For the historical bibliography, see B. Martin, S. Pietro in Vigneto, Vispi&Angeletti, Gubbio 1997, that is also the reference.

P. Pizzichelli, Gubbio Francescana e sentiero francescano della pace, Gavirati, Gubbio 1999, pp. 53-55.

Sentiero francescano della pace da Assisi a Valfabbrica a Gubbio, Provincia di Perugia, Perugia 2000, pp. 30-31.

L. Zazzerini, In ascolto dell’assoluto. Viaggio tra gli eremi in Umbria, Edimond, Città di Castello 2007, pp. 68- 73.

[1]   For information and for bookings, please call 3334789564.

[2]  P. Pizzichelli, Gubbio Francescana e sentiero francescano della pace, Gavirati, Gubbio 1999, p. 52.

The hermitage of Santa Maria delle Carceri, evoked, and evokes now, appealing and leading emotions, and feelings for the writers that in the past went there. Now it does that for the people that go there ether to study or to create a guided tour.

A charming place

Once, a Franciscan Belgian priest, of whom we don’t know the true identity, visited this hermitage at the beginning of the XVIII Century, and it defined it «a very devoted desert».[1] A century after his visit, the journalist and writer, Thomas A. Trollope, wrote: «The monastery […] an overhanging ledge of rock, harder and offering greater opposition to the action of the weather than the stratum immediately below it».[2] At the beginning of the XX Century, the poet Olave M. Potter, described the place as «a wrinkle on the side of the mount Subasio, […] a little world of dreams and sweet memories».[3] And again, today Enrico Sciamanna, couldn’t resist making a poetic description of the hermitage: «the Carceri are a white eye in the green of the holm oaks of the woods of Subasio. An always opened eye on the world towards the sky».[4]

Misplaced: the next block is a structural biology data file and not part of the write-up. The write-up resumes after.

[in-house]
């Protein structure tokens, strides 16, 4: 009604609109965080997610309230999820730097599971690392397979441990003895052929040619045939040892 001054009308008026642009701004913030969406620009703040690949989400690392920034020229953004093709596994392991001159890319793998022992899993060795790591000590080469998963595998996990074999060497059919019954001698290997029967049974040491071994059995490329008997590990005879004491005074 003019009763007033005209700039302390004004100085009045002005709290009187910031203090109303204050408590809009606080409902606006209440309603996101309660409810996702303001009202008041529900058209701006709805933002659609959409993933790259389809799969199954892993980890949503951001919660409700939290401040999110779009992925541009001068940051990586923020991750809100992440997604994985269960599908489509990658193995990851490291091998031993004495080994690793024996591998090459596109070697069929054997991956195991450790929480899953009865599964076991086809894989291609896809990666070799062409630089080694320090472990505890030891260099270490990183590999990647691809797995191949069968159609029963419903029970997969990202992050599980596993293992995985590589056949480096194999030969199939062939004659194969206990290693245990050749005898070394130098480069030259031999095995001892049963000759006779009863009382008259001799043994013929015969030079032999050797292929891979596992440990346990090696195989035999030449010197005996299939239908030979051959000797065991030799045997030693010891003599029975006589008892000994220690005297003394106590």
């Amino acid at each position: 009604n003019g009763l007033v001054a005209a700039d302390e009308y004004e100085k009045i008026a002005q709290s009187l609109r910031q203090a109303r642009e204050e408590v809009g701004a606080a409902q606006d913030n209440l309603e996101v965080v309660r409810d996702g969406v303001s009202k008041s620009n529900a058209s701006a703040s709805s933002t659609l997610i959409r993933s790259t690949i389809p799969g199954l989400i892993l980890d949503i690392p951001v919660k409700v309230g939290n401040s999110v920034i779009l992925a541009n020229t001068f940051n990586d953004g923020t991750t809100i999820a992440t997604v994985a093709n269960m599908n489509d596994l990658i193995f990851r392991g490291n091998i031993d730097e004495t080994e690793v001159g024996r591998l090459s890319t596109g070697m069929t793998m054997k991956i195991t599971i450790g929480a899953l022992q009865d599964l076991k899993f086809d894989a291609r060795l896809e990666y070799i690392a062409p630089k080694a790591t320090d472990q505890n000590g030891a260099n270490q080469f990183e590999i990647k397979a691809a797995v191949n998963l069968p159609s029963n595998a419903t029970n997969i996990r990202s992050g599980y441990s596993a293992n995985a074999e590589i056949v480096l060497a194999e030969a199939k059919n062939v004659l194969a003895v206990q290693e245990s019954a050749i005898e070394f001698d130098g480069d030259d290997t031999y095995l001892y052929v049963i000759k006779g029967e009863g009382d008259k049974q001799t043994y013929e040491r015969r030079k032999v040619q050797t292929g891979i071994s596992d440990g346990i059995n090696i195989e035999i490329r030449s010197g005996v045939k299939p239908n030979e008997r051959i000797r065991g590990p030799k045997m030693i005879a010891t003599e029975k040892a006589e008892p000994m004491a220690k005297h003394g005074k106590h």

hermitage in assisi umbria

The Name

The name of this place though, that should represent and hermit for ascetic, may be in contrast with all the poetic feelings and suggestions that we see described by the visitor of ancient times: “Carceri” that means “prisons” from the Latin carcer as a synonym of “heremus”, translated in “hermitage” has been used in some documents from the XIII Century, meaning the will for a spiritual “imprisonment” that Saint Francesco and his followers wanted. But the name can also come from the hermitage that looks much like carceres, meaning prisons.[5]

The History

The history of the hermitage of Saint Maria delle Carceri begins with the place where it is build, chosen by Saint Francesco. He found these karstic caves, a perfect place for mystic ascesis and meditation, and they were near an oratory, that the Saint dedicated to Virgin Mary.[6]
In the second half of the XIII Century, they started to build humble constructions, near the hermitic caves, that can be found by the high horizontal section, parallel to the chapel dedicated to the Virgin Mary.
Since then, Carceri represents an important place for the Franciscan religiousness.

The Structure

mystical places in umbria

The cell

From a big vault you get in a suggestive triangular terrace called “Il chiostrino dei frati” translated in “the little cloister of monks” that overlooks on a rock cliff, where the Carceri is build, shaped in two rimmed arms. Above the door of the monastery, you can see a monogram of Saint Bernardino, on the inside you can find the refectory and, upstairs, the dormitory, and the monks’ cells.
From the cloister you can go to the chapel of Saint Bernardino, and above its door you can see an inscription of the name given by Saint Francesco to the original chapel. In the chapel you can find only one window, closed by a French glass from the XIII Century, but moved in here only recently, where the Virgin Mary with the child is represented.